I hosted a group read over the summer of The Hobbit and Lord of the Rings called Puttin' the Blog in Balrog. It was a lot of fun and many people participated. Condensed below are my posts for this book. If you'd like to read the rest (or see what the other participants posted), you can find links to everything here.

Return of the King! Guys, we are so close to being done, I can taste the ash from the fires of Mount Doom. Okay, so maybe that's a lie, but still.

If you read the second half of Mandy'...more
Filipa
Foi giro. A leitura dos apêndices é que é uma seca e é quase do tamanho da história propriamente dita. CONTÉM SPOILERS


**


A trilogia do Senhor dos Anéis chega ao final com este livro, O Regresso do Rei. Representa, o clímax e o auge de toda esta aventura que começa com um hobbit e um anel.
Muito já aconteceu, mas ainda mais coisas estarão para vir no início deste Regresso.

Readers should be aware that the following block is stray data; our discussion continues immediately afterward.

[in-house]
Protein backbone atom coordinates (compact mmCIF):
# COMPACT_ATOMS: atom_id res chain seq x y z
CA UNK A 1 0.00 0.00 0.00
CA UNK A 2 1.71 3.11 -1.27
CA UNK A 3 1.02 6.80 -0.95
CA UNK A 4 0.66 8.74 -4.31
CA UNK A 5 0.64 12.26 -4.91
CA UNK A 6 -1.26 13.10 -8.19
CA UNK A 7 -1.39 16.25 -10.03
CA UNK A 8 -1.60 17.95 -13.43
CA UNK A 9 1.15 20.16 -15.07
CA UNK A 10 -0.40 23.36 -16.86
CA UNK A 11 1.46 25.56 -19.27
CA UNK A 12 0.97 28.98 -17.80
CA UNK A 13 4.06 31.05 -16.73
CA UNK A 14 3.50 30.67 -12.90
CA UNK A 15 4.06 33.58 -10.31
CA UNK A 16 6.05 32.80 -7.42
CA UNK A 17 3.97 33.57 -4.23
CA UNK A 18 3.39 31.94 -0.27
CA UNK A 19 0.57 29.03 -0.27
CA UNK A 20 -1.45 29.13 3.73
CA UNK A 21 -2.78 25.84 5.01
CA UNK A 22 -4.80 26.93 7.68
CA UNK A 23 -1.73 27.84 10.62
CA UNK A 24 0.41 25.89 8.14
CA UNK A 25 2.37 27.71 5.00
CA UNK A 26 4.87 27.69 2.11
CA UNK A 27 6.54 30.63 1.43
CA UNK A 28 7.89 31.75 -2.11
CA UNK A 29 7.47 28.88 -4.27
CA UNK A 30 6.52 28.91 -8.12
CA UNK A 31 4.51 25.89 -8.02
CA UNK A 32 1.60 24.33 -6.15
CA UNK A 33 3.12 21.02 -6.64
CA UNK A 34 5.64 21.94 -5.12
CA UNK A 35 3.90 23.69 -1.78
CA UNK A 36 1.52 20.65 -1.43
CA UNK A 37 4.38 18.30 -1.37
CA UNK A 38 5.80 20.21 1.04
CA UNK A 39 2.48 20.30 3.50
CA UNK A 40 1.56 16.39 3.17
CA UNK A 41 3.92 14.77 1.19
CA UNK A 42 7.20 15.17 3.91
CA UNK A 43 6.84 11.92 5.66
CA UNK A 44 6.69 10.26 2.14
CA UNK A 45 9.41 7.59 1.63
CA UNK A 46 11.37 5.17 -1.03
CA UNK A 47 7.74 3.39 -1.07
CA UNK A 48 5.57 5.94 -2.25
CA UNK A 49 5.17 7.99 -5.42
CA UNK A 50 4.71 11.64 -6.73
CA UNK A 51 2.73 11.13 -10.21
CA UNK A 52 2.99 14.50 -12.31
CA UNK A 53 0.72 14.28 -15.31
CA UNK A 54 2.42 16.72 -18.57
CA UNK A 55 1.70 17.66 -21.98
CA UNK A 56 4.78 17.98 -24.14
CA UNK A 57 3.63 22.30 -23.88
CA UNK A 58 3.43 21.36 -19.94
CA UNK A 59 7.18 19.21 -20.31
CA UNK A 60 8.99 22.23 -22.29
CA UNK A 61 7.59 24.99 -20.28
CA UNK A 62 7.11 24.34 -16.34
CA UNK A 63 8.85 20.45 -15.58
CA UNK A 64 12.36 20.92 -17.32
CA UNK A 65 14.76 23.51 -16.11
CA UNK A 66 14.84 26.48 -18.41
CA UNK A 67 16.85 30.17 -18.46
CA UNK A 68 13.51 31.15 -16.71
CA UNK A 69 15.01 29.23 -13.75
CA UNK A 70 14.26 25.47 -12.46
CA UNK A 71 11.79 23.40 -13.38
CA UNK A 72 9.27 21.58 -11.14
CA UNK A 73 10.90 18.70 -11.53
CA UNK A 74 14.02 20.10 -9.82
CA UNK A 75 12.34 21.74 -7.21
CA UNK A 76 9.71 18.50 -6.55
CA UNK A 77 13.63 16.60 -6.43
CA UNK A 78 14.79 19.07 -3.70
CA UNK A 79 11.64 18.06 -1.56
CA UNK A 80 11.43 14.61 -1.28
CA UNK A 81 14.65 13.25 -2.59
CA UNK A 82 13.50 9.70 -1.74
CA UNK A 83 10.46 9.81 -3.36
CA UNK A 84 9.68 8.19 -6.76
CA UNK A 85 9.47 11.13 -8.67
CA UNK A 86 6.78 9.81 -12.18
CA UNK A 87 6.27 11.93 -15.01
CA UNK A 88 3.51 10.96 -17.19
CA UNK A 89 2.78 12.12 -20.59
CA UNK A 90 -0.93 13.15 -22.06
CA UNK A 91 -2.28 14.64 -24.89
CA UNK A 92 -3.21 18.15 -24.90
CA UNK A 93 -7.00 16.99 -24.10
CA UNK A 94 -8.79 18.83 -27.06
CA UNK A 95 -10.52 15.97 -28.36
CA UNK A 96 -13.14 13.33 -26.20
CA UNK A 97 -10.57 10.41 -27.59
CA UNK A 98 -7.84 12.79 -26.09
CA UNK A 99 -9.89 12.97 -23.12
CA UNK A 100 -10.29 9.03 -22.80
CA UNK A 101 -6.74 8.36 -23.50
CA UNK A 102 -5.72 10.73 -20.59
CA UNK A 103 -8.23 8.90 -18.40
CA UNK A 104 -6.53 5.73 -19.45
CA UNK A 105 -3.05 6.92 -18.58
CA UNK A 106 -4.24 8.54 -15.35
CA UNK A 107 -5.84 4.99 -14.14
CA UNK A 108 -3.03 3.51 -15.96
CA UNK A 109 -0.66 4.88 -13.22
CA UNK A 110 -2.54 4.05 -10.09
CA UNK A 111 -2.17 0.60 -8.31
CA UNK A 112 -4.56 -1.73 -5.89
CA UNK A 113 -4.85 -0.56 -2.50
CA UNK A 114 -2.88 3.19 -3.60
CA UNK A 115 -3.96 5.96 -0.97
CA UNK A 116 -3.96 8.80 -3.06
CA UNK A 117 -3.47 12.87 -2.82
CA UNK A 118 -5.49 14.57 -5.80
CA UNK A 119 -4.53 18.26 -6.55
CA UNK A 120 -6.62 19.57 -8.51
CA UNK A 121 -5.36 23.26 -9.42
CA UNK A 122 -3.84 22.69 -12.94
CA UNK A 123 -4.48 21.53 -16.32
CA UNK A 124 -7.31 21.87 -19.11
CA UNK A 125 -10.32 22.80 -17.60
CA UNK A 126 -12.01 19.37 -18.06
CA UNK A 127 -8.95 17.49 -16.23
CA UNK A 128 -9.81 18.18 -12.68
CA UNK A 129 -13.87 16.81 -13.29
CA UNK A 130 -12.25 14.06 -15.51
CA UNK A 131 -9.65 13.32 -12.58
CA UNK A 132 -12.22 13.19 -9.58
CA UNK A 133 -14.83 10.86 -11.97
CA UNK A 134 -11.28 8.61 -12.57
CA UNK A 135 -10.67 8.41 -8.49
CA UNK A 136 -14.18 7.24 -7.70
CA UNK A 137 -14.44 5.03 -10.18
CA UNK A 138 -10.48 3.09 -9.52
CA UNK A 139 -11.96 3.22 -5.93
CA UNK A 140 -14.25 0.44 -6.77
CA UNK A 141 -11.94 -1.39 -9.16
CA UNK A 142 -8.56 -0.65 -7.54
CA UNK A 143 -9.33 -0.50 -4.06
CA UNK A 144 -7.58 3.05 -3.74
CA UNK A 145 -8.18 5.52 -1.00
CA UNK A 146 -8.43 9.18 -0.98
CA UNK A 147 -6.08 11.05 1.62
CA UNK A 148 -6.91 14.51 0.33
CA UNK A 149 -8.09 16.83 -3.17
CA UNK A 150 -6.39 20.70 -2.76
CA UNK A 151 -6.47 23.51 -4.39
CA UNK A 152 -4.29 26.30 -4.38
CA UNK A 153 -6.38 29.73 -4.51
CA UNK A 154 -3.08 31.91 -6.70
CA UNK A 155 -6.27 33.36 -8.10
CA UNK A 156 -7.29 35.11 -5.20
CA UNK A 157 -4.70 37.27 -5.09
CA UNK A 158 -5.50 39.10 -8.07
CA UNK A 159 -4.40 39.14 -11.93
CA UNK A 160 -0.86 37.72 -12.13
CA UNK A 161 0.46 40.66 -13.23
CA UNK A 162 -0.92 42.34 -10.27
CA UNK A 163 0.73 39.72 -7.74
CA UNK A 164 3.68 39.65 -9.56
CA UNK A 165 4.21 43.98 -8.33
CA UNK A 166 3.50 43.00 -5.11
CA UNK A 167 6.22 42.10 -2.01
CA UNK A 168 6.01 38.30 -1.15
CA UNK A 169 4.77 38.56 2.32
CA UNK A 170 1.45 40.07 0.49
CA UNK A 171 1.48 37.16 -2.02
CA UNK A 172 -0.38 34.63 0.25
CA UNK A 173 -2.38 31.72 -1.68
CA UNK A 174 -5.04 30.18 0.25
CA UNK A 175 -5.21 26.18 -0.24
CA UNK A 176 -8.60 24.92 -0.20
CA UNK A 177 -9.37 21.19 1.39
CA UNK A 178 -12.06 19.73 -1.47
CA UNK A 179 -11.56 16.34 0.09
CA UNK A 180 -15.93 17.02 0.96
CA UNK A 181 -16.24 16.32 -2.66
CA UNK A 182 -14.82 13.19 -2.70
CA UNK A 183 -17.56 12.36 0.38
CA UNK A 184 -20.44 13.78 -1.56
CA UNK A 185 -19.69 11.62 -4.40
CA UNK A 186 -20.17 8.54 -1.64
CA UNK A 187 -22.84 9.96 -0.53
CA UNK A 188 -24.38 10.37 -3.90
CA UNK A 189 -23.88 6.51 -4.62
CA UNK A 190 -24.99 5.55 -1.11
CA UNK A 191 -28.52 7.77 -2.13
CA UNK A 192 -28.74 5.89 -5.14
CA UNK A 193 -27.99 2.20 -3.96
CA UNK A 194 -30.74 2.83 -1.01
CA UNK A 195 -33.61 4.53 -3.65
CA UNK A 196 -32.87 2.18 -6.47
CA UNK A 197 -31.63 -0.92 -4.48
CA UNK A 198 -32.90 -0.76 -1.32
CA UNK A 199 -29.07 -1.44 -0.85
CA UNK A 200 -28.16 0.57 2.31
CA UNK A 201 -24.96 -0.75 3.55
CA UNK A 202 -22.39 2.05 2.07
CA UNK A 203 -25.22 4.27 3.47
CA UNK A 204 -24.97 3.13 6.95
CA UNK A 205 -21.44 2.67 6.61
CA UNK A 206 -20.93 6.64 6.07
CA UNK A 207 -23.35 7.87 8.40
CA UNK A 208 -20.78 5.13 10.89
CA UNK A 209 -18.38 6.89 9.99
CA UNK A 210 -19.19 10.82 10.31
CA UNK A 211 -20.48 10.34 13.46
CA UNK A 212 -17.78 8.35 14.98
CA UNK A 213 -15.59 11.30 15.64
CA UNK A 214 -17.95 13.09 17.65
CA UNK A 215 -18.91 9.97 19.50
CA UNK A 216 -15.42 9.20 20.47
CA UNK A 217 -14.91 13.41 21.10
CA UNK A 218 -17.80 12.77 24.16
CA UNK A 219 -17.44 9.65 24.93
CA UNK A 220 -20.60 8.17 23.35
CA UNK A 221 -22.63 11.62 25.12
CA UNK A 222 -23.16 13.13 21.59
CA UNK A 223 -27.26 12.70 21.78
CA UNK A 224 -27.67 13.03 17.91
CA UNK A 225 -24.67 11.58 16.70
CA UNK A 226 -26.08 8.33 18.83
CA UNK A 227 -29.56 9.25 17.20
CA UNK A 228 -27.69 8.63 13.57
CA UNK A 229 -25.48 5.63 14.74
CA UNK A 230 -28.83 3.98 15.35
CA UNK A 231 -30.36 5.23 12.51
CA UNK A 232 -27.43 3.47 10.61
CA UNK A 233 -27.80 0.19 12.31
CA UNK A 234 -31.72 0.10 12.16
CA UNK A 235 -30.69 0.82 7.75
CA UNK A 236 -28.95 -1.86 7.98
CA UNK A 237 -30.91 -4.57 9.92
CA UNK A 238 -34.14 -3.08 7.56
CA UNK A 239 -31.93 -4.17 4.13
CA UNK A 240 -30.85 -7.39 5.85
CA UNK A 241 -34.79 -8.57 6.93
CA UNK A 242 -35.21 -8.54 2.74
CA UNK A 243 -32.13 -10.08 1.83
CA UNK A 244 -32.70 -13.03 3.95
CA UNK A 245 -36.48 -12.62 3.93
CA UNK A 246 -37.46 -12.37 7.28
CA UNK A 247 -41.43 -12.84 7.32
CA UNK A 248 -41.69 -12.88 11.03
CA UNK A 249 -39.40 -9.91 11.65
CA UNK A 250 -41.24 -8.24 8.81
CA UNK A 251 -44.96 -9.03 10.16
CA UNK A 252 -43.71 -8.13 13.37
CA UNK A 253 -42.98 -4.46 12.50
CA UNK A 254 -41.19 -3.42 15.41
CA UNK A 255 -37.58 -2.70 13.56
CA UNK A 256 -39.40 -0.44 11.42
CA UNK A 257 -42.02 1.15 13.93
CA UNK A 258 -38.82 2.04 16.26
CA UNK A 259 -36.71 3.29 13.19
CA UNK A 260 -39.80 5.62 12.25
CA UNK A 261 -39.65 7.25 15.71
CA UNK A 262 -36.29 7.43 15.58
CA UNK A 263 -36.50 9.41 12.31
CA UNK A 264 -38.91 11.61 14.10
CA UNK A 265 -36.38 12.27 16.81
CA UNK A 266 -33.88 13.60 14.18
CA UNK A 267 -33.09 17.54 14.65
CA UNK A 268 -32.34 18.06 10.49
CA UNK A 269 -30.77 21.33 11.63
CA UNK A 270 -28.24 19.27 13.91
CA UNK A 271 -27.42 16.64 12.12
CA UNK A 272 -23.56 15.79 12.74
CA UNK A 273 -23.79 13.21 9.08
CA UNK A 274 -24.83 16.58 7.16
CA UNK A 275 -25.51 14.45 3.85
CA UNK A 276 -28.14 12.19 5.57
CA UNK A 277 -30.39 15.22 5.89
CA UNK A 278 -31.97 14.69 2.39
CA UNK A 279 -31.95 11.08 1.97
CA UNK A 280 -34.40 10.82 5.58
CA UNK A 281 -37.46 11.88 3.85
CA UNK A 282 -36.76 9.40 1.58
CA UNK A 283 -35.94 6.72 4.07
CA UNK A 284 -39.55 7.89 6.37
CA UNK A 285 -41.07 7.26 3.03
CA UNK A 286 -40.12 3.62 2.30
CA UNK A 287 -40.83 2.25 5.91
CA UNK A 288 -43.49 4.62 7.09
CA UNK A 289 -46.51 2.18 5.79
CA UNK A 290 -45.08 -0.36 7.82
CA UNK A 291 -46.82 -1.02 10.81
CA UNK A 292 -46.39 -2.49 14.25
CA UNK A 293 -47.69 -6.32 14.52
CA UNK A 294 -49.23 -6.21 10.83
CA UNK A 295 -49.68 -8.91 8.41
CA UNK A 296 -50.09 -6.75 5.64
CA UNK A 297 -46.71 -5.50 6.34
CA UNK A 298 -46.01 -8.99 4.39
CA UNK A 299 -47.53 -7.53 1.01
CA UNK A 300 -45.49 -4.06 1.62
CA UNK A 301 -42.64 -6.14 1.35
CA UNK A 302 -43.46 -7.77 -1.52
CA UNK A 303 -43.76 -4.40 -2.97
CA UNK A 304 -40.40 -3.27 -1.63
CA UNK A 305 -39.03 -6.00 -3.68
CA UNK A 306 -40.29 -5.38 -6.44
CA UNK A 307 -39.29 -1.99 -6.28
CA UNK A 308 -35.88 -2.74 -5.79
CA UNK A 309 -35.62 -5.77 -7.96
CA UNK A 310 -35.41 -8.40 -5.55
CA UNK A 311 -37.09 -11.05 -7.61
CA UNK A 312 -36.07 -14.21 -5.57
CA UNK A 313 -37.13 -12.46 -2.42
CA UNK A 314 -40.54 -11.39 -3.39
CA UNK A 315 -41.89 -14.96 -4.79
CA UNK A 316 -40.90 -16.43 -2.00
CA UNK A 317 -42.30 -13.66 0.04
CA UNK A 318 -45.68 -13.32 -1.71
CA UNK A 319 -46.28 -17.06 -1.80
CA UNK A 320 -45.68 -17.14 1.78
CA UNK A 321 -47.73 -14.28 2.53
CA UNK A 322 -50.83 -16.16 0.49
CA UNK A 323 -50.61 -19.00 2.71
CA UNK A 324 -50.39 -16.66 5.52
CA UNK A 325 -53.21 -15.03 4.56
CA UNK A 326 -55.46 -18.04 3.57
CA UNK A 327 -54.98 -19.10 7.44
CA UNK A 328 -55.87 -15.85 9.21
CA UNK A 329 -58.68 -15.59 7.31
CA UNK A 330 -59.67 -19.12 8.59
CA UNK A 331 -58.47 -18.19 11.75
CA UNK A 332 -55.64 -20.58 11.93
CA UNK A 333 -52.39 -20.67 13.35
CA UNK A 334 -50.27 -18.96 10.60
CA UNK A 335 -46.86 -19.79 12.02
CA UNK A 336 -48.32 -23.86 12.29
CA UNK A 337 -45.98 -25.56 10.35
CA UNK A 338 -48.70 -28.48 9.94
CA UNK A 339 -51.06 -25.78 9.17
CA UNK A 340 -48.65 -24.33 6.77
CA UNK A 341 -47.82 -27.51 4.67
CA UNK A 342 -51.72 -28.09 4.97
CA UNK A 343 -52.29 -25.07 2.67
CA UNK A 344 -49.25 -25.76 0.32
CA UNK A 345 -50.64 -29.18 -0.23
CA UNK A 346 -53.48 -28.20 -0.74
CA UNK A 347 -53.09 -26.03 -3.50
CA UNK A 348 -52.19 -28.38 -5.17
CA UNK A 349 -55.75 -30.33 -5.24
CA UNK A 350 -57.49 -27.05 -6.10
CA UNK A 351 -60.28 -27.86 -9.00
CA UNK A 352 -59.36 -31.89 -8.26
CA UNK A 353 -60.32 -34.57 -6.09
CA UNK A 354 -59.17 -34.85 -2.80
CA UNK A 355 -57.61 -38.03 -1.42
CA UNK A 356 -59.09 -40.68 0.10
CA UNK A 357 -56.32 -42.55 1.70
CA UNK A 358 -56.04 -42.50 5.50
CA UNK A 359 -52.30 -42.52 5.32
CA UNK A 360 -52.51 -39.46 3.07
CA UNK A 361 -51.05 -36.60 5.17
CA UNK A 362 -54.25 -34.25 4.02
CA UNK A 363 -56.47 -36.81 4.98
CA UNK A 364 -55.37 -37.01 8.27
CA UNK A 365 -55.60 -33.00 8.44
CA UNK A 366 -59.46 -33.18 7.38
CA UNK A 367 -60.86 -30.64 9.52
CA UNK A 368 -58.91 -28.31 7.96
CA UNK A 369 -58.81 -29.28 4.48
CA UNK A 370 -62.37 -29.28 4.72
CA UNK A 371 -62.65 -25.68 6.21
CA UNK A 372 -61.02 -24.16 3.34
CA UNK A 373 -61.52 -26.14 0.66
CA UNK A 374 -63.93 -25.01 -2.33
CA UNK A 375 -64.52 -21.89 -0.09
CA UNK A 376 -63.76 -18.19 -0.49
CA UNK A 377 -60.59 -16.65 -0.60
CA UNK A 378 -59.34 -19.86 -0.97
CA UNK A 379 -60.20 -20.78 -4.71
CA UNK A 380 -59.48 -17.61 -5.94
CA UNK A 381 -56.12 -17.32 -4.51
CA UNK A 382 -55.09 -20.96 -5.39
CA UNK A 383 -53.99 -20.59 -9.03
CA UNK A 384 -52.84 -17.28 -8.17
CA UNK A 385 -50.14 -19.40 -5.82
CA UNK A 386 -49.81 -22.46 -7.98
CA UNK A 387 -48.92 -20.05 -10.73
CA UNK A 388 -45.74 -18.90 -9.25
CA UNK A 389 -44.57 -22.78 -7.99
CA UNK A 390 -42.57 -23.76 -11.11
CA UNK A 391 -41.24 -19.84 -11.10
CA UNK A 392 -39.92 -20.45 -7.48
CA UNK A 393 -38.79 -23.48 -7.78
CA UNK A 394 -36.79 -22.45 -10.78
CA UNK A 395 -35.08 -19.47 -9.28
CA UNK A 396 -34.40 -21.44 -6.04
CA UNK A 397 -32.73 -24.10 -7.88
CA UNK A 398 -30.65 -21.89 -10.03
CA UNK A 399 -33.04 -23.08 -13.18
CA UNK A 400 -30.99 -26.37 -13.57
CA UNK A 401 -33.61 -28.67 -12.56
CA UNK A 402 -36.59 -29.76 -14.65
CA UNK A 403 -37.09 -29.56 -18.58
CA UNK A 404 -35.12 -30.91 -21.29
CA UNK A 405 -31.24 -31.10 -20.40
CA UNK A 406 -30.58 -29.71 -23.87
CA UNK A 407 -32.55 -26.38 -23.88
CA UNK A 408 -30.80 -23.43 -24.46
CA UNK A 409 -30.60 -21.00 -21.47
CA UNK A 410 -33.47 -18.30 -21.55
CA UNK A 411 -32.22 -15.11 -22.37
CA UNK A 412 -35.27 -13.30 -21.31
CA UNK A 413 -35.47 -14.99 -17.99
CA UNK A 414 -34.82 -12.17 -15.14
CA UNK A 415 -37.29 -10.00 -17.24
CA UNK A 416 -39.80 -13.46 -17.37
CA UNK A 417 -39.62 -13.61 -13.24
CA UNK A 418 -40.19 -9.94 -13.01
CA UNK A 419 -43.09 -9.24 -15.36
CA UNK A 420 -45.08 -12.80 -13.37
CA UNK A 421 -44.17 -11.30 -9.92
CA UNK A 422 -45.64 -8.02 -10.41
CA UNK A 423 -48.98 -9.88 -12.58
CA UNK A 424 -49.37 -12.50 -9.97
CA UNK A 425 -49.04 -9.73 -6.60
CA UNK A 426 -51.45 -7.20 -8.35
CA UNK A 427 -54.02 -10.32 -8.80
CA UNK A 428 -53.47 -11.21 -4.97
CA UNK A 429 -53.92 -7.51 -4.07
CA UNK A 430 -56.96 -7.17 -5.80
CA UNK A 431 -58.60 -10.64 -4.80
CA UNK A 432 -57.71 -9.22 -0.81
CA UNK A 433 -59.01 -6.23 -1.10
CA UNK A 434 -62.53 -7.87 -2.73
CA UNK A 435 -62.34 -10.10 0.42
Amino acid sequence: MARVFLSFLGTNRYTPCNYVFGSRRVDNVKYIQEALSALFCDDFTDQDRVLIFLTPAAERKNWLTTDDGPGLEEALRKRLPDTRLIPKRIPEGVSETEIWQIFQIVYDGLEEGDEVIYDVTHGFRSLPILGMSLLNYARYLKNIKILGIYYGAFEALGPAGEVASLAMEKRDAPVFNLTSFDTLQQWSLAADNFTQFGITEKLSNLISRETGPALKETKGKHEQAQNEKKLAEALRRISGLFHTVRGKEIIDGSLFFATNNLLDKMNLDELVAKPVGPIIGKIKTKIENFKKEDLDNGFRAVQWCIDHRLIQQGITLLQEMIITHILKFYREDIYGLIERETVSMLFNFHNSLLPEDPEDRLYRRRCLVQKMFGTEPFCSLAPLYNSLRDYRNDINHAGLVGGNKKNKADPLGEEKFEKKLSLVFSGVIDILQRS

Após todos os acontecimentos que o leitor acompanha ao longo de dois livros com todos os ingredientes necessários para fazer d...more
Kristin
This was technically a re-read, but since it was twenty years ago that I read it the first time I decided I could review it here. When the LotR trilogy came out in the theaters, I was reading the books after watching the theatrical release. Except for RotK. I either wasn't in the mood to read it or I just bounced off of it. After our trip to Vegas, we watched RotK again, and I decided that I was at last ready to give the book another attempt.

Do I need to summarize RotK? I think enough folks hav...more
(´*•.¸ღBexღ¸.•*´)
What is there not to like of J.R.R. Tokien books? It is lots of fun, plenty of adventure, action, battles, humor, hobbits, men, elves, dwarves, et., etc., etc.